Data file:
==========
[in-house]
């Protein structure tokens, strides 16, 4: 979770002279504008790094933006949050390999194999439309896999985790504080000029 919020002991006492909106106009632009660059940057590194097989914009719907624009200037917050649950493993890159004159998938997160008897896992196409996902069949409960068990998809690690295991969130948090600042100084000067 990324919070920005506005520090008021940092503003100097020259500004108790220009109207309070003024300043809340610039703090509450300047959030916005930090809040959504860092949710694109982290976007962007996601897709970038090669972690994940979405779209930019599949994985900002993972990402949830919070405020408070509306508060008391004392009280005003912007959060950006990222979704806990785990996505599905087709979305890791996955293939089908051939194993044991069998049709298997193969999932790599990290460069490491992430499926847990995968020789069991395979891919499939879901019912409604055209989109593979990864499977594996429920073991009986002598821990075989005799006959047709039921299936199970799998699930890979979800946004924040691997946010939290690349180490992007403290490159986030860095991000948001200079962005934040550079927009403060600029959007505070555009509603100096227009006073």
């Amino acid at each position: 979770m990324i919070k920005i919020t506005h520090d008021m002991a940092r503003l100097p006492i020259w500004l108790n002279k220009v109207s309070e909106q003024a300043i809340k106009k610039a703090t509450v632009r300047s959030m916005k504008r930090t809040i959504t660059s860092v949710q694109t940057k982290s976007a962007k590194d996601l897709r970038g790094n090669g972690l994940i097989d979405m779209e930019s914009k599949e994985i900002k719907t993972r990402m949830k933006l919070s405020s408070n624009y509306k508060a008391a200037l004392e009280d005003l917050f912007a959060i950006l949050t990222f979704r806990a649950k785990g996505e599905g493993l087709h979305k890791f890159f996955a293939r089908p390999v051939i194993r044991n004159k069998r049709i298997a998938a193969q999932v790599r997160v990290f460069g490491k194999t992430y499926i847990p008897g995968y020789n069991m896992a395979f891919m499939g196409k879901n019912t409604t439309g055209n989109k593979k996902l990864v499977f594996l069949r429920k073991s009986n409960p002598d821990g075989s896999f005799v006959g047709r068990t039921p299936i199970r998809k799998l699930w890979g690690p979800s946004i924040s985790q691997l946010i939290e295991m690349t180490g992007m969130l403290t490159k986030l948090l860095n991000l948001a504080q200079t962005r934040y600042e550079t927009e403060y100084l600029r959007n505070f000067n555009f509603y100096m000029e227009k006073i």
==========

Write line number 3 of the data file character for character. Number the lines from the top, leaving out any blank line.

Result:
């Amino acid at each position: 979770m990324i919070k920005i919020t506005h520090d008021m002991a940092r503003l100097p006492i020259w500004l108790n002279k220009v109207s309070e909106q003024a300043i809340k106009k610039a703090t509450v632009r300047s959030m916005k504008r930090t809040i959504t660059s860092v949710q694109t940057k982290s976007a962007k590194d996601l897709r970038g790094n090669g972690l994940i097989d979405m779209e930019s914009k599949e994985i900002k719907t993972r990402m949830k933006l919070s405020s408070n624009y509306k508060a008391a200037l004392e009280d005003l917050f912007a959060i950006l949050t990222f979704r806990a649950k785990g996505e599905g493993l087709h979305k890791f890159f996955a293939r089908p390999v051939i194993r044991n004159k069998r049709i298997a998938a193969q999932v790599r997160v990290f460069g490491k194999t992430y499926i847990p008897g995968y020789n069991m896992a395979f891919m499939g196409k879901n019912t409604t439309g055209n989109k593979k996902l990864v499977f594996l069949r429920k073991s009986n409960p002598d821990g075989s896999f005799v006959g047709r068990t039921p299936i199970r998809k799998l699930w890979g690690p979800s946004i924040s985790q691997l946010i939290e295991m690349t180490g992007m969130l403290t490159k986030l948090l860095n991000l948001a504080q200079t962005r934040y600042e550079t927009e403060y100084l600029r959007n505070f000067n555009f509603y100096m000029e227009k006073i």